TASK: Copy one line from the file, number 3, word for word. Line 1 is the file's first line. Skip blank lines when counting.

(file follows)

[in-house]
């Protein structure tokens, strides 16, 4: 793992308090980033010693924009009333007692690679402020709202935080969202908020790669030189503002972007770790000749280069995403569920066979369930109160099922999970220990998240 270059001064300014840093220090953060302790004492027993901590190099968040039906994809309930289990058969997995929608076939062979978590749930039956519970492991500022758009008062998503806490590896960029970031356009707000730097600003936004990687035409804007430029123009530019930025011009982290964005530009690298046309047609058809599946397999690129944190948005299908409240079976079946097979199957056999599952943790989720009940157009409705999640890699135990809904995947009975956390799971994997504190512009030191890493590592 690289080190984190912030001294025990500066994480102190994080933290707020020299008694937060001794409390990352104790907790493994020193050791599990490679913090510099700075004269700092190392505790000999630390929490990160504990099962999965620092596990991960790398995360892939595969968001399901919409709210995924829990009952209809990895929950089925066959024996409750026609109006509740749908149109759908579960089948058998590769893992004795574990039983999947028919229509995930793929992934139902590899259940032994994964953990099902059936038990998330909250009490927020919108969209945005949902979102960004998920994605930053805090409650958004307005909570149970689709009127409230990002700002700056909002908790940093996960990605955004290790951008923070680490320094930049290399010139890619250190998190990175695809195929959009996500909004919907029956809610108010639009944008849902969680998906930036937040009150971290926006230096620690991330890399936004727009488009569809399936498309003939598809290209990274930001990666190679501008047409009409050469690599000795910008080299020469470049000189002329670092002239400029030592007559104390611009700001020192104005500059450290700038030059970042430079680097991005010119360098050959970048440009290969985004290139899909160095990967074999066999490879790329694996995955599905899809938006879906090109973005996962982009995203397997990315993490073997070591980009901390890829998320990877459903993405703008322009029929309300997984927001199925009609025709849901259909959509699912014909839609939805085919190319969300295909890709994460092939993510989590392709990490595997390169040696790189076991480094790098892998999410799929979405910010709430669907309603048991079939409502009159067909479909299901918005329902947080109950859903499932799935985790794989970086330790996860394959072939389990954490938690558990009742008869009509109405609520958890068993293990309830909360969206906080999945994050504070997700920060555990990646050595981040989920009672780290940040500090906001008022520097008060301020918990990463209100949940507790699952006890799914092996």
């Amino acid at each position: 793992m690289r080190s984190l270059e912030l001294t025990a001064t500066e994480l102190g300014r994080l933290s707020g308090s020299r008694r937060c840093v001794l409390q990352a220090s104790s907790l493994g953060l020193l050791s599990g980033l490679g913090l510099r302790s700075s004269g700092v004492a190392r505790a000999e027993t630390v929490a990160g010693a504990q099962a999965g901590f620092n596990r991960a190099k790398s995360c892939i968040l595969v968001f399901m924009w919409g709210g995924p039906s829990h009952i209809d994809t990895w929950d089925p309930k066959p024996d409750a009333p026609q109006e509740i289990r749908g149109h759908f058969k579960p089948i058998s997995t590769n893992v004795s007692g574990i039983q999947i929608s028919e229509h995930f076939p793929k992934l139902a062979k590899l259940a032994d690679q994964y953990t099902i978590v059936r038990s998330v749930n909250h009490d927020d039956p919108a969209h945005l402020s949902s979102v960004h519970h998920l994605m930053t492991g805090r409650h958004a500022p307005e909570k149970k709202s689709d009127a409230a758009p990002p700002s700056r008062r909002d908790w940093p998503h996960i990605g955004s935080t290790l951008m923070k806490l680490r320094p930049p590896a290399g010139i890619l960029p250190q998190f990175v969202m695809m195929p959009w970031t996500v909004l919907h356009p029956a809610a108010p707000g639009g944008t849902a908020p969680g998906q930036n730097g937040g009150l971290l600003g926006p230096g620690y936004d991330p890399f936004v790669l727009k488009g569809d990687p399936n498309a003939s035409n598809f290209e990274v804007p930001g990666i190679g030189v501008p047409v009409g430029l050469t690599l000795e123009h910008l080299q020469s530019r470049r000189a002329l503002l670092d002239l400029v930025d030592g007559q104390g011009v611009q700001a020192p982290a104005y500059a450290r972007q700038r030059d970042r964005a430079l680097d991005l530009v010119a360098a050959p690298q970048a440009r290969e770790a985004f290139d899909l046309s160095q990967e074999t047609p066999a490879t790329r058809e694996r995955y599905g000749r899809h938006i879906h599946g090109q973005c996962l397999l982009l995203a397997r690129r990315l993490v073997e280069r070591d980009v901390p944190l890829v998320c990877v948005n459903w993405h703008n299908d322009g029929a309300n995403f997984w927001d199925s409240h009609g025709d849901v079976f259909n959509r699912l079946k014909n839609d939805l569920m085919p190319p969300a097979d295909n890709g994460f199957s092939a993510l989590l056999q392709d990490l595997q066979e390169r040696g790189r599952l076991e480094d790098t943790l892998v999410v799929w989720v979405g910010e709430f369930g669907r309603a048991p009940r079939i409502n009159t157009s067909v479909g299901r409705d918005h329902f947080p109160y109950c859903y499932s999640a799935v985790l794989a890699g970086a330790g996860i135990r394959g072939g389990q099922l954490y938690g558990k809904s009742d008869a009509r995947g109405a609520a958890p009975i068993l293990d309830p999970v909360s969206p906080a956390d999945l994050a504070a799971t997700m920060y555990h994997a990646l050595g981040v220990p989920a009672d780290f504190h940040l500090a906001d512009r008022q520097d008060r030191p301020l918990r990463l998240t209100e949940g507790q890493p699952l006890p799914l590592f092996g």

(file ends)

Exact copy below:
């Amino acid at each position: 793992m690289r080190s984190l270059e912030l001294t025990a001064t500066e994480l102190g300014r994080l933290s707020g308090s020299r008694r937060c840093v001794l409390q990352a220090s104790s907790l493994g953060l020193l050791s599990g980033l490679g913090l510099r302790s700075s004269g700092v004492a190392r505790a000999e027993t630390v929490a990160g010693a504990q099962a999965g901590f620092n596990r991960a190099k790398s995360c892939i968040l595969v968001f399901m924009w919409g709210g995924p039906s829990h009952i209809d994809t990895w929950d089925p309930k066959p024996d409750a009333p026609q109006e509740i289990r749908g149109h759908f058969k579960p089948i058998s997995t590769n893992v004795s007692g574990i039983q999947i929608s028919e229509h995930f076939p793929k992934l139902a062979k590899l259940a032994d690679q994964y953990t099902i978590v059936r038990s998330v749930n909250h009490d927020d039956p919108a969209h945005l402020s949902s979102v960004h519970h998920l994605m930053t492991g805090r409650h958004a500022p307005e909570k149970k709202s689709d009127a409230a758009p990002p700002s700056r008062r909002d908790w940093p998503h996960i990605g955004s935080t290790l951008m923070k806490l680490r320094p930049p590896a290399g010139i890619l960029p250190q998190f990175v969202m695809m195929p959009w970031t996500v909004l919907h356009p029956a809610a108010p707000g639009g944008t849902a908020p969680g998906q930036n730097g937040g009150l971290l600003g926006p230096g620690y936004d991330p890399f936004v790669l727009k488009g569809d990687p399936n498309a003939s035409n598809f290209e990274v804007p930001g990666i190679g030189v501008p047409v009409g430029l050469t690599l000795e123009h910008l080299q020469s530019r470049r000189a002329l503002l670092d002239l400029v930025d030592g007559q104390g011009v611009q700001a020192p982290a104005y500059a450290r972007q700038r030059d970042r964005a430079l680097d991005l530009v010119a360098a050959p690298q970048a440009r290969e770790a985004f290139d899909l046309s160095q990967e074999t047609p066999a490879t790329r058809e694996r995955y599905g000749r899809h938006i879906h599946g090109q973005c996962l397999l982009l995203a397997r690129r990315l993490v073997e280069r070591d980009v901390p944190l890829v998320c990877v948005n459903w993405h703008n299908d322009g029929a309300n995403f997984w927001d199925s409240h009609g025709d849901v079976f259909n959509r699912l079946k014909n839609d939805l569920m085919p190319p969300a097979d295909n890709g994460f199957s092939a993510l989590l056999q392709d990490l595997q066979e390169r040696g790189r599952l076991e480094d790098t943790l892998v999410v799929w989720v979405g910010e709430f369930g669907r309603a048991p009940r079939i409502n009159t157009s067909v479909g299901r409705d918005h329902f947080p109160y109950c859903y499932s999640a799935v985790l794989a890699g970086a330790g996860i135990r394959g072939g389990q099922l954490y938690g558990k809904s009742d008869a009509r995947g109405a609520a958890p009975i068993l293990d309830p999970v909360s969206p906080a956390d999945l994050a504070a799971t997700m920060y555990h994997a990646l050595g981040v220990p989920a009672d780290f504190h940040l500090a906001d512009r008022q520097d008060r030191p301020l918990r990463l998240t209100e949940g507790q890493p699952l006890p799914l590592f092996g």